The nearly 600 unwanted pregnancies in women using the long-term contraceptive Implanon have called the supposedly high efficacy rates of the device into question, but device-maker Merck & Co. and British health officials hold it's no news flash that contraceptives don't work 100 percent of the time.
The 584 women who have reported the unwanted pregnancies to the Medicines and Healthcare products Regulatory Agency (MHRA) in the U.K. represent less than .04 percent of the over 1.3 millions U.K. users of Implanon since its approval in 1999. Given that clinical trials showed the device to be effective 99.95 percent of the time, these unwanted pregnancies are an unfortunate but not unexpected result.
"There is no contraceptive method that is 100 percent effective and we are very confident in the efficacy and safety of Implanon," said Merck spokesman Ron Rogers.
Dr. Carrie Cwiak, assistant professor of gynecology and obstetrics at the Emory University School of Medicine, echoed that sentiment, noting that "it's important to realize that compared with the 85 percent of women who will get pregnant in any given year with no contraceptive method, or the 15 percent who will become pregnant using condoms, you can see that having less than 1 percent chance with the implant methods, even though it's not zero, is a significant difference."
Some women on Implanon who experienced unplanned pregnancies may not have reported them to the MHRA. But taking the 584 which were reported over the last 12 years, the rate of failure of Implanon "would be more effective than tubal ligation, vasectomy, or any other contraceptive method in history by orders of magnitude," notes Dr. Roger Harms, associate professor of Obstetrics-Gynecology at the Mayo Clinic in Rochester, MN.
In the U.K. 1,607 women have complained about the device over the last 12 years, usually concerning adverse reactions such as pain after insertion, scarring, and other problems. The U.K.'s National Health Services have paid nine women who experienced unwanted pregnancies from Implanon 120,000 pounds (approximately $187,000) in damages and 80,000 pounds (approximately $124,000) in costs, according to the U.K. press.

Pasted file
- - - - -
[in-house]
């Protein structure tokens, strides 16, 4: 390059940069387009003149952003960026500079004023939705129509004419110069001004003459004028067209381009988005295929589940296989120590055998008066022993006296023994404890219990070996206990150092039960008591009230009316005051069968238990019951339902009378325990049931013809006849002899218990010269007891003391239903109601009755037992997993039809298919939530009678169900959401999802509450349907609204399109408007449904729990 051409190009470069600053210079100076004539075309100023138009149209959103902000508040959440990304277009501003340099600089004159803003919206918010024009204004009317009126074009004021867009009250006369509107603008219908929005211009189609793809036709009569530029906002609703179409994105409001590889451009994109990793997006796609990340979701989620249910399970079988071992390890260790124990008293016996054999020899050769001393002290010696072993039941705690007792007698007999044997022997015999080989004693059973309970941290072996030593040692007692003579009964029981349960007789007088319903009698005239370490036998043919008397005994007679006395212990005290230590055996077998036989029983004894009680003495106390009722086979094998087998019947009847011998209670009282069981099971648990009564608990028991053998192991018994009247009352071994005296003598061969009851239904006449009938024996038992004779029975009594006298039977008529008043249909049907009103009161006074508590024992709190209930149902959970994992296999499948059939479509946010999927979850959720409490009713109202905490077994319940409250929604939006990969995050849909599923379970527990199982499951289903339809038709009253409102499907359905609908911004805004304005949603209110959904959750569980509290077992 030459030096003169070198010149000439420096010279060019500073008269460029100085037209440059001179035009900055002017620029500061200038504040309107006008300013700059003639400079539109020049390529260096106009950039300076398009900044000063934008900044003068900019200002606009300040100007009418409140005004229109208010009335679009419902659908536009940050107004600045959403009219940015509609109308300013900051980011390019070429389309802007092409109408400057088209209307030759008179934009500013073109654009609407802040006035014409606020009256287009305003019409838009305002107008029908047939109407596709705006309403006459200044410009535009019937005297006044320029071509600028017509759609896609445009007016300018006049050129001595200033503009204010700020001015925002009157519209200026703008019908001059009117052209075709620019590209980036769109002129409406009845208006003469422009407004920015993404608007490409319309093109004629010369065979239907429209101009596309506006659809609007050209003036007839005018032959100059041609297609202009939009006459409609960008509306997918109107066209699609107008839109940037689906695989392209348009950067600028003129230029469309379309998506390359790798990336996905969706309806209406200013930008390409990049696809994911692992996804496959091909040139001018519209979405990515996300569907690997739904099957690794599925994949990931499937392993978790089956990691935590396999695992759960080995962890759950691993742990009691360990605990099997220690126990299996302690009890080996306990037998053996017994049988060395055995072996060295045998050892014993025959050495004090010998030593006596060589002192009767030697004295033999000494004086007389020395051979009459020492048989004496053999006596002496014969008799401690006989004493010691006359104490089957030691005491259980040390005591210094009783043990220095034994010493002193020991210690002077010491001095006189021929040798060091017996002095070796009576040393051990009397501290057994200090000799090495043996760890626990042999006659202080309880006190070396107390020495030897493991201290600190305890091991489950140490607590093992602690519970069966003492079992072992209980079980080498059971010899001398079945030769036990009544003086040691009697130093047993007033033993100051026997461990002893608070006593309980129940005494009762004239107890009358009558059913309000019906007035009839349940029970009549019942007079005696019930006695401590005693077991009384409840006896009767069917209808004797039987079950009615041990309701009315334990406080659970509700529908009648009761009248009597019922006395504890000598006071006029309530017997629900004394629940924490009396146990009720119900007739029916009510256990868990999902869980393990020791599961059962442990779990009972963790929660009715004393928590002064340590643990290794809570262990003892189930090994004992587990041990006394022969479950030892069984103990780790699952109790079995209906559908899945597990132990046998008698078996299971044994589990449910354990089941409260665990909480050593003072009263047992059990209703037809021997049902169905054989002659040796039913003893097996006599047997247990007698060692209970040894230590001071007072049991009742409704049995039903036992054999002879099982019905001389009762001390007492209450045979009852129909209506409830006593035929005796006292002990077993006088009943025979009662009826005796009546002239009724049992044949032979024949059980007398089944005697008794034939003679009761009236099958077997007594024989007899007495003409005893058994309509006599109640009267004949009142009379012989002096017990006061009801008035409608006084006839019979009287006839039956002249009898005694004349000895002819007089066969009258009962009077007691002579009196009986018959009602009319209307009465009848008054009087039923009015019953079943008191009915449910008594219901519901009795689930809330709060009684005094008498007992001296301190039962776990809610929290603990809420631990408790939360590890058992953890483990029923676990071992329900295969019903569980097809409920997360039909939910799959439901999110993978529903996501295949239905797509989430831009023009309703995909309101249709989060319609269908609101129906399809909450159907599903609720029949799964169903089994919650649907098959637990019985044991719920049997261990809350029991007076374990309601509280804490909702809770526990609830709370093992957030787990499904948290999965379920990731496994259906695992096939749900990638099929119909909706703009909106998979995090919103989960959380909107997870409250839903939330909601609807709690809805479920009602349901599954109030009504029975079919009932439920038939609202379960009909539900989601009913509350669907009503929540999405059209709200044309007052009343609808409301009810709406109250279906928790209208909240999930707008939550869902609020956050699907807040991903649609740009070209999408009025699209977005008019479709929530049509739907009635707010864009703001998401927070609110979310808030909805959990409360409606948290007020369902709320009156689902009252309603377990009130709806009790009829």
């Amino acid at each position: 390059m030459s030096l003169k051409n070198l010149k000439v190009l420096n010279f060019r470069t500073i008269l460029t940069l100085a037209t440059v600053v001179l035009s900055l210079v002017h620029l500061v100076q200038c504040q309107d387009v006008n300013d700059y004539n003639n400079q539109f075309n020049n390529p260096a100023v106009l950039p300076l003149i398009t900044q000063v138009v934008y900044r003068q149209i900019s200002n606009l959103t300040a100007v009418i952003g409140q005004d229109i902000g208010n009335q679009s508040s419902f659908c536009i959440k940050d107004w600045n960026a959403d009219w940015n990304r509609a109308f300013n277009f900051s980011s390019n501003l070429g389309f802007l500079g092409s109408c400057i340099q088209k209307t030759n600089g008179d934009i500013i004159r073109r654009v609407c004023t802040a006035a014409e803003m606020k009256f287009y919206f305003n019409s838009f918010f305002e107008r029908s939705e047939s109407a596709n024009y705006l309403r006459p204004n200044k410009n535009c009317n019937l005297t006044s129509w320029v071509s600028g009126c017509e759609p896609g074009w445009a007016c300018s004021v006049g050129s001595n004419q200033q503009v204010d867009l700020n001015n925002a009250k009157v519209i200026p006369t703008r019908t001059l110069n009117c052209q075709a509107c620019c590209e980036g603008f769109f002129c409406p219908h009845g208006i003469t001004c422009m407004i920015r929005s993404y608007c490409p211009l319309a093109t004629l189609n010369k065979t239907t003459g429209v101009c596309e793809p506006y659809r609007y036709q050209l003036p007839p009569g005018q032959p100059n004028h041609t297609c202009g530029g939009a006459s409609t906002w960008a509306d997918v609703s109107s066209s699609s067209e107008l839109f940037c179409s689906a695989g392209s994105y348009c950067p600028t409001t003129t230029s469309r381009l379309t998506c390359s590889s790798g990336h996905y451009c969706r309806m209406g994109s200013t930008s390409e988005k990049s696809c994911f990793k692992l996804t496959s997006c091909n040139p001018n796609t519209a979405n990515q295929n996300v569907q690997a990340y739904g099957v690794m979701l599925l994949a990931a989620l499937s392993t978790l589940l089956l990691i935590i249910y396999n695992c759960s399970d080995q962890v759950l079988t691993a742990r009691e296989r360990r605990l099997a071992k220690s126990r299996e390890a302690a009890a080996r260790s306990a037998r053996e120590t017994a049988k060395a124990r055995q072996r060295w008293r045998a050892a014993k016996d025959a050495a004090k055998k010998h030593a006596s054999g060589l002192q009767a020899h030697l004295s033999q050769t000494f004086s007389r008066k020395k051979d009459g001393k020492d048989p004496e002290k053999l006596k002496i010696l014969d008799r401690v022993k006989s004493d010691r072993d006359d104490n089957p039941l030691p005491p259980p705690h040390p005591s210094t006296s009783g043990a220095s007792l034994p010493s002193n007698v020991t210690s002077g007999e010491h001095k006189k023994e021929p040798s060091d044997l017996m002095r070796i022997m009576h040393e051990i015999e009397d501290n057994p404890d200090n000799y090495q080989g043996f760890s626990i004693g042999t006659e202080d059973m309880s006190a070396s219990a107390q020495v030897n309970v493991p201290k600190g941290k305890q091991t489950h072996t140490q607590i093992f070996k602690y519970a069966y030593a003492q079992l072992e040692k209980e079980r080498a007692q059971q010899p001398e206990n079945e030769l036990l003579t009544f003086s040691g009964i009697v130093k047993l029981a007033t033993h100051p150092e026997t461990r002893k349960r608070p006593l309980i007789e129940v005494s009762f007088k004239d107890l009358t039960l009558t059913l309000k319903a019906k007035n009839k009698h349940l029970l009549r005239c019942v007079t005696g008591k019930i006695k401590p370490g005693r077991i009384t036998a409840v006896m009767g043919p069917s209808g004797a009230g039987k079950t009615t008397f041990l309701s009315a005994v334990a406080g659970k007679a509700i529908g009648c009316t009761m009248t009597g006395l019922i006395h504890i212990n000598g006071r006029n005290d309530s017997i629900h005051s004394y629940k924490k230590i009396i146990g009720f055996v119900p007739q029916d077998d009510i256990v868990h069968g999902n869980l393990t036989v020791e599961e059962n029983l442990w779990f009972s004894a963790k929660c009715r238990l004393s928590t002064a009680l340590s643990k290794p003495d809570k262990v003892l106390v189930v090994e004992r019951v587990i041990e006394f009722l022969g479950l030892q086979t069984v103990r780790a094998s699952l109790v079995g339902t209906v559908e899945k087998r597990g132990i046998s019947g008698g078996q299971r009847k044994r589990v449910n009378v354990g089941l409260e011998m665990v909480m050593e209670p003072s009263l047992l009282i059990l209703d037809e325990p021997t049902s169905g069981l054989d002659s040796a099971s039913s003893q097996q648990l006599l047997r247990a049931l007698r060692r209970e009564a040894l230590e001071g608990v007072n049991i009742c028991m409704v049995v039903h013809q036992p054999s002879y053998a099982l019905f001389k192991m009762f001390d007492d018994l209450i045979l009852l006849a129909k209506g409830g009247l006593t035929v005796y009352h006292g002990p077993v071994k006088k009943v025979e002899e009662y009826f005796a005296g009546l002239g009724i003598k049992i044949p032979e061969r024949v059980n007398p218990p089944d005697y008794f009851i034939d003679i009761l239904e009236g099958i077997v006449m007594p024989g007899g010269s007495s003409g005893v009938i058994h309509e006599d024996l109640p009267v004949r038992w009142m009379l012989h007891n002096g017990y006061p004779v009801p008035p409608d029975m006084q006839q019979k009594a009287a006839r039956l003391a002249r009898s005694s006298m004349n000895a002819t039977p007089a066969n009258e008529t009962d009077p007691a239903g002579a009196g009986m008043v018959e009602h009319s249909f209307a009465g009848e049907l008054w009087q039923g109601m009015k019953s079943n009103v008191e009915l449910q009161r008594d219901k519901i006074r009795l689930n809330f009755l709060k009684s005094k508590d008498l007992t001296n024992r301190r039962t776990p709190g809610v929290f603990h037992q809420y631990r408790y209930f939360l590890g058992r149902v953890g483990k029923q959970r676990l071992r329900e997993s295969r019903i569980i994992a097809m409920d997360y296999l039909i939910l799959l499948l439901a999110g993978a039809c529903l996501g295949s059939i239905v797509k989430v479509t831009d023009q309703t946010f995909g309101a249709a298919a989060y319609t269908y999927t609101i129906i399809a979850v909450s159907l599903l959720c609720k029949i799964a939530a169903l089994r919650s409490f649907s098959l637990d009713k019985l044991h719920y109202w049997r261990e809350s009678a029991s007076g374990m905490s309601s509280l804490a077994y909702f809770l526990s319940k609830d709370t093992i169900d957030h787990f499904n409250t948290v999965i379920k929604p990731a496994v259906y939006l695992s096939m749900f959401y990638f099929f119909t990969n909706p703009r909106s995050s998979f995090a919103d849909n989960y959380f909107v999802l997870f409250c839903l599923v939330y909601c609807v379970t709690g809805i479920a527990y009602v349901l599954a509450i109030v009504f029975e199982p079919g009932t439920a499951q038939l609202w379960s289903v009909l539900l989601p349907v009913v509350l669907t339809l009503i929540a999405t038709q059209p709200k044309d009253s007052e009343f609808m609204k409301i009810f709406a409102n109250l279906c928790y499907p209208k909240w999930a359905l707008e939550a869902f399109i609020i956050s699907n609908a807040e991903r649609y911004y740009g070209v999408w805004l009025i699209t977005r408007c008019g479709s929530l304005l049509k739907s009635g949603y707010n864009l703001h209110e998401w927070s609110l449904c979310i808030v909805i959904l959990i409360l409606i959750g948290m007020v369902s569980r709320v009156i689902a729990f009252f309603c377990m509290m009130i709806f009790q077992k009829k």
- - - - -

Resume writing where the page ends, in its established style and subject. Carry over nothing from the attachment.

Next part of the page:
Implanon is a toothpick-sized implant that contains the synthetic progesterone etonogestrel. When used correctly, it is designed to prevent pregnancy for up to three years. Nearly 500,000 of the devices have been implanted in women in the U.S. since its FDA approval in 2006.
Cwiak says that Implanon and other long-term birth control methods such as the IUD are "very popular" among women looking to avoid pregnancy for a year or longer. The implantation process takes place in a doctor's office with local anesthetic injected into the inside of the arm where the device is implanted.
The MHRA has cited incorrect implantation of the device as a possible explanation for the unwanted pregnancies and Rogers agrees that "the basis for successful use of Implanon is the correct and carefully performed sub-dermal insertion of the implant."
Implanon 2.0 -- Nexplanon
A newer version of the device, Nexplanon, was released in the U.K. and select other European countries, in October 2010. It includes an applicator that is easier to use and is, unlike Implanon, visible via x-ray and CT scan in order to ease proper implantation.
The Centers for Disease Control and Prevention website sites Implanon as having the highest efficacy rate among possible means of contraception and according to FDA spokesperson Sandy Walsh, Implanon is still considered safe and effective. Adverse events are continually monitored by the FDA. If there was a problem with the device "we would report it to the public," she said.
MSD, as Merck is known in the U.K., "encourages women to speak with their healthcare providers if they have any questions about contraceptive options and to report any adverse experience associated with any MSD medication," the company said in a statement to ABCnews.com.